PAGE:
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Proulx: I’m tired of having to vet TikTok influencers

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Collegian | Caden Proulx

Editor’s Note: All opinion section content reflects the views of the individual author only and does not represent a stance taken by The Collegian or its editorial board.

I watch a lot of TikTok livestreams. Whether it’s to focus on something mindless for a second or because the game they’re playing is just visually stimulating, I love a good rot in bed.

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With the accessibility and popularity of TikTok, almost anyone can become an influencer and establish a fanbase. This seems great in theory, but it also welcomes a lot of ignorant views to circulate in a way that isn’t possible with mainstream celebrities.

I follow a lot of gamers on TikTok and have a group of them I enjoy watching regularly. However, for months, I’ve been confronted with an uncomfortable truth that has made it really hard to trust the people I’m watching. I’ve had streamers who I’ve watched for months make a comment during their lives one day that is just unacceptable, and unfortunately, that means I suddenly have to unfollow and stop supporting a streamer I’ve been supporting for potentially months.

“Mainstream celebrities get canceled like no one’s business for the slightest politically incorrect comment, and it is almost validating to see the world fighting back against hateful views. However, on TikTok, these small-scale influencers face almost no accountability.”

It’s a really icky feeling, especially when you tune in regularly and support by liking the stream or being active in chat. You almost feel like you’ve contributed to their negative beliefs in a way. The other day, I was watching a streamer whose lives I really enjoy watching, and a viewer asked, “Are you accepting of the gay community?” A pretty simple question if you ask me, but upon multiple prompts, this chat was ignored, and about eight people were watching the livestream at the time, and all of them received responses.

I would discount this as an isolated experience; however, it eventually became all too common and spread to other things outside of LGBTQIA+ individuals. Another streamer I watched for a long time was on a livestream making unacceptable jokes and comments about larger-bodied individuals. And just today, I was watching a streamer who was asked their pronouns, and they responded with, “Get out of here with that, man.”

Just resulting from these three experiences, I’ve had to completely stop watching influencers I had supported for a long time and felt pretty safe and comfortable with. The same thing happened with regular influencers on my For You page even before I started watching TikTok livestreams. I would really like someone’s content and give them a follow, only to realize upon clicking their Instagram or scrolling further down on their TikTok account that they have hateful beliefs outwardly visible on the internet.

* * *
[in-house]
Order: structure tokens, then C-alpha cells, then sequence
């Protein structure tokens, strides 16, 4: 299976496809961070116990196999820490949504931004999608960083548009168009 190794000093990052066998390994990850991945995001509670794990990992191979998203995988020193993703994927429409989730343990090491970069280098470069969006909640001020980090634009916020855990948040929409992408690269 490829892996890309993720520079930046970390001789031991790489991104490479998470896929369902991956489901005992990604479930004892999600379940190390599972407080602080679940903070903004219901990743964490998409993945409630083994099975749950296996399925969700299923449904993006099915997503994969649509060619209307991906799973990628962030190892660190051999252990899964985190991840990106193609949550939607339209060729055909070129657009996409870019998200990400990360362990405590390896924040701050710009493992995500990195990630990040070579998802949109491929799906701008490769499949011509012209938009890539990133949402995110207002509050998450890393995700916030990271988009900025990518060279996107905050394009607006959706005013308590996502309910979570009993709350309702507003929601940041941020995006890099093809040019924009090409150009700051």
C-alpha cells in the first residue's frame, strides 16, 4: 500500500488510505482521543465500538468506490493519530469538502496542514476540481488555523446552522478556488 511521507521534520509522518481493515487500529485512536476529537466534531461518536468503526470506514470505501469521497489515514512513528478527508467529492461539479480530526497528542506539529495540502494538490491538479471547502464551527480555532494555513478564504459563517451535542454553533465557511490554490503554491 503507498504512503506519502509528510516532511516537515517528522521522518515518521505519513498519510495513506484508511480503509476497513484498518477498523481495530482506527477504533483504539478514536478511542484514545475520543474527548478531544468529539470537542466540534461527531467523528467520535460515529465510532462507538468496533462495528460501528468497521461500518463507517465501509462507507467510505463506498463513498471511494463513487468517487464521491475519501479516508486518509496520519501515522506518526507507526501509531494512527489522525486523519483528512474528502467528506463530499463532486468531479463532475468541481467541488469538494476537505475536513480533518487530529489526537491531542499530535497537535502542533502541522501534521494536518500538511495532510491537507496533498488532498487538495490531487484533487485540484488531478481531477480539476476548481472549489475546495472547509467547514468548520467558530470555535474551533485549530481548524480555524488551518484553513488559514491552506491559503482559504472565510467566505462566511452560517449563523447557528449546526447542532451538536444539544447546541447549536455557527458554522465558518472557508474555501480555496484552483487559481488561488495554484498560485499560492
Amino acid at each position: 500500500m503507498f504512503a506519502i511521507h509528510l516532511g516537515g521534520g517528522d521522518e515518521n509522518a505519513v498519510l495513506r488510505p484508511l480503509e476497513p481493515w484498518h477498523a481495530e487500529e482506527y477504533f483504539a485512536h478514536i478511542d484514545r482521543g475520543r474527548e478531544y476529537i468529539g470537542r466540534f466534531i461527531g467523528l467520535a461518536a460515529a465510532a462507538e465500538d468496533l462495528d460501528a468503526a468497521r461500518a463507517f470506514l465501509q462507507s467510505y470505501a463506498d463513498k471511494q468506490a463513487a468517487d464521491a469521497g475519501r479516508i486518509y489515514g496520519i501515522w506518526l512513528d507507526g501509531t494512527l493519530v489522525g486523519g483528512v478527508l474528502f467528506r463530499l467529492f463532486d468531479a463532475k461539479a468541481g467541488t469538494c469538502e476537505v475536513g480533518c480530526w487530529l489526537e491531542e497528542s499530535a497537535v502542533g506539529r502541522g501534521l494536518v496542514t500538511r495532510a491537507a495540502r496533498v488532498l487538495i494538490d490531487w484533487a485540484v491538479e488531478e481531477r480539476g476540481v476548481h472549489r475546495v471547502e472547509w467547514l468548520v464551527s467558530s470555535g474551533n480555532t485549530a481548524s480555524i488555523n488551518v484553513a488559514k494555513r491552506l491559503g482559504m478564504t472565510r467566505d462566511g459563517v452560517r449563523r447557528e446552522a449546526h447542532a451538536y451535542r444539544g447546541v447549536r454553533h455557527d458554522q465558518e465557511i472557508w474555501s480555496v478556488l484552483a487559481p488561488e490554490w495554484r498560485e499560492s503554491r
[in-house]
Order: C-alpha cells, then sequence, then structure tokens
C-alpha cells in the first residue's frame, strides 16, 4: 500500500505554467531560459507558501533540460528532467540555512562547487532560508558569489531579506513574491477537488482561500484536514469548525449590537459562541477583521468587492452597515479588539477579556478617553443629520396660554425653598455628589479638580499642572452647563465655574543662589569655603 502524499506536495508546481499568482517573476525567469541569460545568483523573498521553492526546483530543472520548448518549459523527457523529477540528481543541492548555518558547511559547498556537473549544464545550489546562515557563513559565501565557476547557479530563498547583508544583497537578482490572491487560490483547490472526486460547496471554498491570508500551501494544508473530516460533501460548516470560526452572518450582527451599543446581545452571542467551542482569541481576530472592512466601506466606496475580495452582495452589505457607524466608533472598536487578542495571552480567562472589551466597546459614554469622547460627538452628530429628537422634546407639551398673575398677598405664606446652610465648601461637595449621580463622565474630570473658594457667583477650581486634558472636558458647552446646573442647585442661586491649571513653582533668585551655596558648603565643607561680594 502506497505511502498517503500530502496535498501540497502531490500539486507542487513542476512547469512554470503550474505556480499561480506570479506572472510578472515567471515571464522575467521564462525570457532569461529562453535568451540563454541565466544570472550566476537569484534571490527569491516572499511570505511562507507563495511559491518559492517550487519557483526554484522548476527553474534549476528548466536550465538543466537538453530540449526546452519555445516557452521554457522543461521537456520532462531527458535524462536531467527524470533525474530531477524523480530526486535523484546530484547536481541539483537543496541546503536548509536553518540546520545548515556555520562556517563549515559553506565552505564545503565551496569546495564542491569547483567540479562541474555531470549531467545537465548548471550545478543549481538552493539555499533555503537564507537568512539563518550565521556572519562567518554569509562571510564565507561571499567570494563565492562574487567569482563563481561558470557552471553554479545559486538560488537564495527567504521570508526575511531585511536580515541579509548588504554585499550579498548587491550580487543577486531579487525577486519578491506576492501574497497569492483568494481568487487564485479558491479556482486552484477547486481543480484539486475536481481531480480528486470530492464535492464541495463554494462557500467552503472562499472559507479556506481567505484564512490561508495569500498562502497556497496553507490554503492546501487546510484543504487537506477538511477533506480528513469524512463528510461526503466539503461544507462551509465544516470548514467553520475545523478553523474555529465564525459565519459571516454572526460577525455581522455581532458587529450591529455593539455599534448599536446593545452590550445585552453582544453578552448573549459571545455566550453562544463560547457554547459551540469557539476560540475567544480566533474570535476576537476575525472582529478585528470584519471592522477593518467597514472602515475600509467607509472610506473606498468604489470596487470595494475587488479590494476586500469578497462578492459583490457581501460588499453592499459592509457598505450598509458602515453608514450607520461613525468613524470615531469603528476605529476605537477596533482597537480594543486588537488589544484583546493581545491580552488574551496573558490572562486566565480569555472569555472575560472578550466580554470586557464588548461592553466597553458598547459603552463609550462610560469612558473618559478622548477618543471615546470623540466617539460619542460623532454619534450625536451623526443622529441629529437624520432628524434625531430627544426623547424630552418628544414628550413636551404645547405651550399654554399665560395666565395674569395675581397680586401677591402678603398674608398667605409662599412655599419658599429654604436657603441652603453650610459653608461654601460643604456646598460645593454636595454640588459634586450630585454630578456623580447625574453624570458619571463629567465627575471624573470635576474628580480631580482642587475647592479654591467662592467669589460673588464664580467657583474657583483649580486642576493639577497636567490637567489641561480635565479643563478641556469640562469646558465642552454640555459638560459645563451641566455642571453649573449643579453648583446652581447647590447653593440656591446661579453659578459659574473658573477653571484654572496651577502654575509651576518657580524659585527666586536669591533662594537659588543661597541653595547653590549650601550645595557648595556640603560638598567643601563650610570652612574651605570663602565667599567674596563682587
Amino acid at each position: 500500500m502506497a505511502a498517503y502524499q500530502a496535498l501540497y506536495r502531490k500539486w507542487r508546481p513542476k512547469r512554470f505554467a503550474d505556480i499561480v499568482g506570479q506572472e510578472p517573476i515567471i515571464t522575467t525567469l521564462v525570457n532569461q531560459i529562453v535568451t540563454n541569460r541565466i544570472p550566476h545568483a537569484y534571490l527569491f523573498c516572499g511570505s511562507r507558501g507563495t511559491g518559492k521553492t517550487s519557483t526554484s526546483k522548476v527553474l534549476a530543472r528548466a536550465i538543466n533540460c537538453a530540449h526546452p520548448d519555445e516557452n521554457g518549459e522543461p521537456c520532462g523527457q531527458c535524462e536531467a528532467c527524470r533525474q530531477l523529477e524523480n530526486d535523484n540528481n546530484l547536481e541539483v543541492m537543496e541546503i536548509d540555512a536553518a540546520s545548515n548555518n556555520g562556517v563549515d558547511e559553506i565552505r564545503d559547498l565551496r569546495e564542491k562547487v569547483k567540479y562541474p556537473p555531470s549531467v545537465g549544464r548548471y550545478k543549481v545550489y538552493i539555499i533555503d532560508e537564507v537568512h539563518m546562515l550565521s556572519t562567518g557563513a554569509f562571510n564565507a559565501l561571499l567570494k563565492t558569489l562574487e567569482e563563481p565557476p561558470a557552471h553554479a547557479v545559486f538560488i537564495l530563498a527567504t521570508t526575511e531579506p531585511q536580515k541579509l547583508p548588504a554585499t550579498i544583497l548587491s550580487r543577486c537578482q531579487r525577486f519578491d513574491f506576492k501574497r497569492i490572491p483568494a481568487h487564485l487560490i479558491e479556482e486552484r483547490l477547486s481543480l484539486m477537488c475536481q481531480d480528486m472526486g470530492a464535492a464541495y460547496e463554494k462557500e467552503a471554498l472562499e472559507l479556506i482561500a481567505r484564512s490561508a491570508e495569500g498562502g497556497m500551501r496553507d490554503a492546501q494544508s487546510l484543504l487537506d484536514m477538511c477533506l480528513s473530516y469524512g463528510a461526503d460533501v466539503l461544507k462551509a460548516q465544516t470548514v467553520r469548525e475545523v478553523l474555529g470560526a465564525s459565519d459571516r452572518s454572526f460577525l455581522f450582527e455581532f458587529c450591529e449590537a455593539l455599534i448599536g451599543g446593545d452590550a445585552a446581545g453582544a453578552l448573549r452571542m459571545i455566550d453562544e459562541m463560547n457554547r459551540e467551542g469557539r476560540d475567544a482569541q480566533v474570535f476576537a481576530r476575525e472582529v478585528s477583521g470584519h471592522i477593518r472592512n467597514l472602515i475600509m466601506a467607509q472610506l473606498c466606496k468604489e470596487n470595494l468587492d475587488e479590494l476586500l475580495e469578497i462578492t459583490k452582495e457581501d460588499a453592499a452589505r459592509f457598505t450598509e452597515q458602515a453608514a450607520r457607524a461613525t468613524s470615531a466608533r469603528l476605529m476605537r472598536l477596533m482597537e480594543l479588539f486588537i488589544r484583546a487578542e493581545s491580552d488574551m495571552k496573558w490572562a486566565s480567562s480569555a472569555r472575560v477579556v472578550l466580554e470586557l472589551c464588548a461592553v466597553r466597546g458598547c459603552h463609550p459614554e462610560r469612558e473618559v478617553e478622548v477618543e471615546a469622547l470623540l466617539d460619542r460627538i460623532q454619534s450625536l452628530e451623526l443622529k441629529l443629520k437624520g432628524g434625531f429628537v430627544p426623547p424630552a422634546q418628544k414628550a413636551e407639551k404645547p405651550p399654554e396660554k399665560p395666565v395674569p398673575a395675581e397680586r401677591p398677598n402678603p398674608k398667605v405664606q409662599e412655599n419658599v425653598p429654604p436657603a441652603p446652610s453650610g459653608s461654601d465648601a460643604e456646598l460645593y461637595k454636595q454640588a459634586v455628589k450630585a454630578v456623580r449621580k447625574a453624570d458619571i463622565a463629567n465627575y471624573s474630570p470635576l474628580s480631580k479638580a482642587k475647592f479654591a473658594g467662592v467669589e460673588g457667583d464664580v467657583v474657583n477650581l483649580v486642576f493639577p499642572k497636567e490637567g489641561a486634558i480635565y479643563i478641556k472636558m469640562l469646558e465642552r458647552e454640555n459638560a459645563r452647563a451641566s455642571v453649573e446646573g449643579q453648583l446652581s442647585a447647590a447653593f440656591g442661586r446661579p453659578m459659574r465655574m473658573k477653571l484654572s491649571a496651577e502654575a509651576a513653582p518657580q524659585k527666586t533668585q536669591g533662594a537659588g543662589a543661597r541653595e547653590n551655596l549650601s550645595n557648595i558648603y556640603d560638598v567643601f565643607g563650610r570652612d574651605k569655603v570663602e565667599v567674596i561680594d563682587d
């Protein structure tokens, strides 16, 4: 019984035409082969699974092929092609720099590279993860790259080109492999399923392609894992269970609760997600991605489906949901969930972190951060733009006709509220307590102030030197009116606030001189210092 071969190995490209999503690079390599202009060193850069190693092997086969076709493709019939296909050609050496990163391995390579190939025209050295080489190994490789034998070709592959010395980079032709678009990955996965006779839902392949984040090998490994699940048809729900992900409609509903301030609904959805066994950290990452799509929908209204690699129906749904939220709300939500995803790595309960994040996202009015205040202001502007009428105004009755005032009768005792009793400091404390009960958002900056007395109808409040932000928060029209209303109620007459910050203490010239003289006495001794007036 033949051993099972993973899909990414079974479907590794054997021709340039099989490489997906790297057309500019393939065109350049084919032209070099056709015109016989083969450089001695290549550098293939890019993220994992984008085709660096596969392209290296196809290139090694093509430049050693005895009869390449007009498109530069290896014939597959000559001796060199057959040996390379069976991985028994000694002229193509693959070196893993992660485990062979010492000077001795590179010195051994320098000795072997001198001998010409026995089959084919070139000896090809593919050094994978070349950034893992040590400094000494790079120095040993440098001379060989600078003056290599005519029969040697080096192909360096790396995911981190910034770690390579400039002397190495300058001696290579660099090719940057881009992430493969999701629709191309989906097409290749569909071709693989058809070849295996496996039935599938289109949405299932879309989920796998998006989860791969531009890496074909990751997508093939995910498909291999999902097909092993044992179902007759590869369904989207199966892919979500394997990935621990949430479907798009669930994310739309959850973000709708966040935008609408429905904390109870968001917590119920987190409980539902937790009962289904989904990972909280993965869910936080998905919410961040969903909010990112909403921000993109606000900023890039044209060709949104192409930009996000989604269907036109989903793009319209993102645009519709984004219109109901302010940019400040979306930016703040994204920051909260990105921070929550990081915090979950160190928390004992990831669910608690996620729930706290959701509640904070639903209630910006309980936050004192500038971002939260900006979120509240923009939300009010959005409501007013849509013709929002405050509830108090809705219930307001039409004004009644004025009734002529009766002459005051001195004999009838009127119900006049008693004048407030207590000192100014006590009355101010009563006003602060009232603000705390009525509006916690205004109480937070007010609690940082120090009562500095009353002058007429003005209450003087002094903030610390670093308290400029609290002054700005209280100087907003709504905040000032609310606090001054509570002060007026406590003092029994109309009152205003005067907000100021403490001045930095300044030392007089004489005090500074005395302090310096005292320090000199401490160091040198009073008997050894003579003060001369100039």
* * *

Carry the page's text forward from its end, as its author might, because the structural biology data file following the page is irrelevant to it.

Mainstream celebrities get canceled like no one’s business for the slightest politically incorrect comment, and it is almost validating to see the world fighting back against hateful views. However, on TikTok, these small-scale influencers face almost no accountability.

I am genuinely exhausted from feeling on edge when a TikTokker doesn’t publicly display their political beliefs, but that’s not a fair thing to ask them to do either. Many TikTokkers won’t make their political beliefs public so they can reach a wider range of viewers, and this is a completely valid thing for them to do.

But imagine loving a streamer, supporting them, watching them every day and then finding out through a quick little comment that they don’t support you as a person — it is pretty devastating.

This new category of celebrity is more accessible to the population, but it has also created a vacuum in which accountability barely exists. While I don’t know the answer to this problem, I do know that I shouldn’t have to vet the influencers I watch in order to feel safe in their stream or comfortable supporting them.

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Reach Caden Proulx at letters@collegian.com or on Twitter @CSUCollegian.

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About the Contributor
Caden Proulx
Caden Proulx, Print Director
Caden Proulx is a human development and family studies student at Colorado State University pursuing his passion for graphic design at The Collegian. Originally from Austin, Texas, Caden's journalistic journey began in the high school yearbook department, where his passion for design grew. This led to him to seek out student media when he got to Colorado State University. Starting as a page designer in his first year, Caden found a home at The Collegian. This led him to the position of print director his sophomore year. Despite majoring in HDFS, Caden seamlessly integrates his hobby of graphic design with his academic pursuits. The Collegian has become an integral part of his success at CSU. Now firmly rooted in Colorado, Caden is eager to contribute to the student media landscape, The Collegian and its success. He loves working alongside other excited students who are talented and have a lot to teach and push him to continue to grow as a visual journalist.

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